Some of my theories about the human journey remain decidedly fringe. In order to have a home for publishing some of these half-developed thoughts and musings, I created the Hall of Mirrors group, dedicated to the full spectrum of conspiracy theories in general, and in particular, to the concept of the grand unified conspiracy theory in which all conspiracy theories can peacefully co-exist. Some of the articles that have found a home in Hall of Mirrors include Unlucky Friday the 13th, Freemasons Pay Respects to Brother Gerald Ford Yale Alumnus Nathan Hale: Proto-Spook, my two-part profile of Egyptologist Dr Zahi Hawass, my recently much-neglected multi-part Crypto-History series, The Occult Roots of Nazi Power, the two-part Serpent Cults article, and my more recent articles on Bohemian Grove, CIA shell companies, the North American Union and ubiquitous surveillance.
I will skip over my boring attempts at business writing, my one shot at a recipe (Lauhal, how did those bourbon sours ever work out for you, by the way. . . ?) and my abortive stab at a weekly trivia column, and move on to my other two passions, world affairs and doing stuff with ropes, in just a smidge. But before I do that, I want to mention in passing a few of my more uncategorizable efforts, just because they turned out to be kind of fun.
My article on the Top Ten Sci-Fi Movies of All Time was my first Newsvine article to attract significant numbers of votes or comments, and I was surprised at the time by how thoroughly that degree of feedback got me hooked on the site. After that article, I was well hooked on the chronic, er. . . the 'Vine. . . and was bound and determined to repeat that success (something that didn't happen for ages . . . ). Some of the other oddball articles I experimented with were: a multi-part series on boomer nostalgia, Top Ten Vintage Rides, Pussycat Dolls: Chicks With Tricks?, Favourite Watering Holes, Top Ten Hot Canadian Chicks (which I'm proud to say directly inspired the Hottest Newsviner Contest). Then, in a fit of loathing at my whore-itude, I wrote the self-excoriating confessional, I Feel Dirty.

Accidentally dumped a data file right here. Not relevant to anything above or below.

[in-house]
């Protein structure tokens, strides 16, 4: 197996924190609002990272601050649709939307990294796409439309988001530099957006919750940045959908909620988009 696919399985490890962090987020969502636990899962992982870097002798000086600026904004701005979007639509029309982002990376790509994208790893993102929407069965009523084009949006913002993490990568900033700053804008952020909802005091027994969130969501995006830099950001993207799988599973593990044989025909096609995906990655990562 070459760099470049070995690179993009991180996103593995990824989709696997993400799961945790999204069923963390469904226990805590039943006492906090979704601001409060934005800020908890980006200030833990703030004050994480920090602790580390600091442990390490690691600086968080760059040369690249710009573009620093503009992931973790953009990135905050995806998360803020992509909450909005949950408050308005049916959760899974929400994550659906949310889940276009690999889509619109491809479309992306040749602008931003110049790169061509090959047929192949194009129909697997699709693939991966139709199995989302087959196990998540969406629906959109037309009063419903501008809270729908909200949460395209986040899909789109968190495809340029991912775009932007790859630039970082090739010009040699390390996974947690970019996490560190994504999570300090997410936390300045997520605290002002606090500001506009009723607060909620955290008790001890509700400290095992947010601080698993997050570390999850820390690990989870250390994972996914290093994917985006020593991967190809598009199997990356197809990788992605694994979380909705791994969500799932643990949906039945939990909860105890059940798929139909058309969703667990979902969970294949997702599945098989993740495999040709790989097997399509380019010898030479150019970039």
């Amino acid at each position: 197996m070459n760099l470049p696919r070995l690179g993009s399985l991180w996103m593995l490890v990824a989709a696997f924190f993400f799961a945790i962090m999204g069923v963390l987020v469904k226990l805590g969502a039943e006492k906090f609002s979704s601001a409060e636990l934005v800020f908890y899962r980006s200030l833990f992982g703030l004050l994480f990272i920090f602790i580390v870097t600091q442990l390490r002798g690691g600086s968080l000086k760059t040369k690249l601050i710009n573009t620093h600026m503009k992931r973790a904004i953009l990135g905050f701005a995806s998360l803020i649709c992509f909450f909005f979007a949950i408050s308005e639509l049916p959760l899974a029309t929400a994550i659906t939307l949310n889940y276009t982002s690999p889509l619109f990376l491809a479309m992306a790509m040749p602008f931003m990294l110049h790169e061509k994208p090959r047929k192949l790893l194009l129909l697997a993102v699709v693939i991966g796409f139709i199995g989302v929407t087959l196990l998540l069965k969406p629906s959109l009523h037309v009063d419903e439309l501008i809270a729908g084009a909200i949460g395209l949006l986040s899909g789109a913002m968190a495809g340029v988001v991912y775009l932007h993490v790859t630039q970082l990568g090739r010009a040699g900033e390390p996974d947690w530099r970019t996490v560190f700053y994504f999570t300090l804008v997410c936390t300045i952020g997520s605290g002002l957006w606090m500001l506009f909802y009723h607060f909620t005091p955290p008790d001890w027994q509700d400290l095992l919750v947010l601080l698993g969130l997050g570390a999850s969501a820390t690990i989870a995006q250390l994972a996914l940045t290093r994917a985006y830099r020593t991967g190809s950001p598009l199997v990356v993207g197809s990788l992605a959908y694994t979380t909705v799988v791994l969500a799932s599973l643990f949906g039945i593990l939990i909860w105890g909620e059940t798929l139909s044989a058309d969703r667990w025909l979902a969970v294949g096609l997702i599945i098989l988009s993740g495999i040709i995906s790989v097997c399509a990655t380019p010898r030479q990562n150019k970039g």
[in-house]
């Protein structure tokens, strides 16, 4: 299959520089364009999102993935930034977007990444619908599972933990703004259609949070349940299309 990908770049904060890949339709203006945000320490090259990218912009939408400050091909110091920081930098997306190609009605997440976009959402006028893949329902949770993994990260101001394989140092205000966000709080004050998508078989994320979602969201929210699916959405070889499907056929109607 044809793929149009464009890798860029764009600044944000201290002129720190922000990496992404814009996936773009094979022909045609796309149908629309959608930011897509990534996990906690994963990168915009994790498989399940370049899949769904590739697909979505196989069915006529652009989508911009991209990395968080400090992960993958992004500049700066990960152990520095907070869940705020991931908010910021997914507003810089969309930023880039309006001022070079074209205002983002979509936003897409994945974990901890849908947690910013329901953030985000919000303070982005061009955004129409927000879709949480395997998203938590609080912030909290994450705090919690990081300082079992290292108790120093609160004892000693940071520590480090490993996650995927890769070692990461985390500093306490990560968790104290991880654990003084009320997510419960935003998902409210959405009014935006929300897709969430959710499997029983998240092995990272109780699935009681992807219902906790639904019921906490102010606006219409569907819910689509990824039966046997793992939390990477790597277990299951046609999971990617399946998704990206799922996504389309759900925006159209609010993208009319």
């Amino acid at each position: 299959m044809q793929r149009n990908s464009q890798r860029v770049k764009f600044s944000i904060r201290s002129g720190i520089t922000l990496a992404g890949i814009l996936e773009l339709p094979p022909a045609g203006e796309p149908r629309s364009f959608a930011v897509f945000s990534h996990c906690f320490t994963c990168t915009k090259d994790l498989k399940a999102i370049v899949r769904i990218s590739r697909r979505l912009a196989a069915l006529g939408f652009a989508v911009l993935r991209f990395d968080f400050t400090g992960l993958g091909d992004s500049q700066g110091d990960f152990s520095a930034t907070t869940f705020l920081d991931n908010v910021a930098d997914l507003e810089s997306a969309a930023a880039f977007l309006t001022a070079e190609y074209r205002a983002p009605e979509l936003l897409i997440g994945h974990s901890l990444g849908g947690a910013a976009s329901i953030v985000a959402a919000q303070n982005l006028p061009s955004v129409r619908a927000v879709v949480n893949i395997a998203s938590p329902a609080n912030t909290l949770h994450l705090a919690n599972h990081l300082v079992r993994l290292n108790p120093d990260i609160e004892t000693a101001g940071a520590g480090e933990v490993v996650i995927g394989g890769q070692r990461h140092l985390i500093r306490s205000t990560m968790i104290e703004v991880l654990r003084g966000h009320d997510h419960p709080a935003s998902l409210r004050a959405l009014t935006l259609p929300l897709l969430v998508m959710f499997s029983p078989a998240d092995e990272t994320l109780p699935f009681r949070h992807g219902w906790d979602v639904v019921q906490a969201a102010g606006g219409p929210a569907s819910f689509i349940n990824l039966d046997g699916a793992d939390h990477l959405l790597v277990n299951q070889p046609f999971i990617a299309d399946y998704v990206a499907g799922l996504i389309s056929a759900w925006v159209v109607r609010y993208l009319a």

Before I run out of gas (and before you run out of patience. . . *crickets chirping*. . . ), allow me to rhyme off a few more favorites, first from the underappreciated Vertical Reality group: Caving in the TAG Karst ; Risk Sports: Experience vs Loved Ones ; A Moderate Scramble.
And from the international affairs files:
Iraq War and Security Contractors ; U.S. Soldier Abductions ; Waiting for the Hidden Imam ; U.S. Plan to Make Canada it's Energy B*tch ; Excommunicated? Join the Club! ; Is George Bush a Chi-Com Sleeper? ; Hot Lead and Hotter Chicks and We Stand on Guard for Thee, Afghanistan.
Jesus. I feel dirty again after having waded through that long and vile screed of self-promotion. Now I know what Paris Hilton goes through daily. But hopefully, this is something along the lines of what Mykola was looking for (was it, Myk?) in a one-year retrospective. . .
As I re-read what I've written here, my conclusion is that it's a fair (if overly detailed) look back at what I've written -- and been excited about -- over the last year: experiments, failures, modest successes and even one or two articles I'm really quite proud of.
What's not represented are the wonderful friends I've made, and the insight, wisdom and inspiration I've received from all of you, both in your articles and in your comments. But going down that path would render invalid the 'Attention Whores' tag I was so pleased to be able to use with this article (not to mention choking me up a little), so I'd best leave that for another article.
That wasn't so bad, was it? See you all here same time next year. . .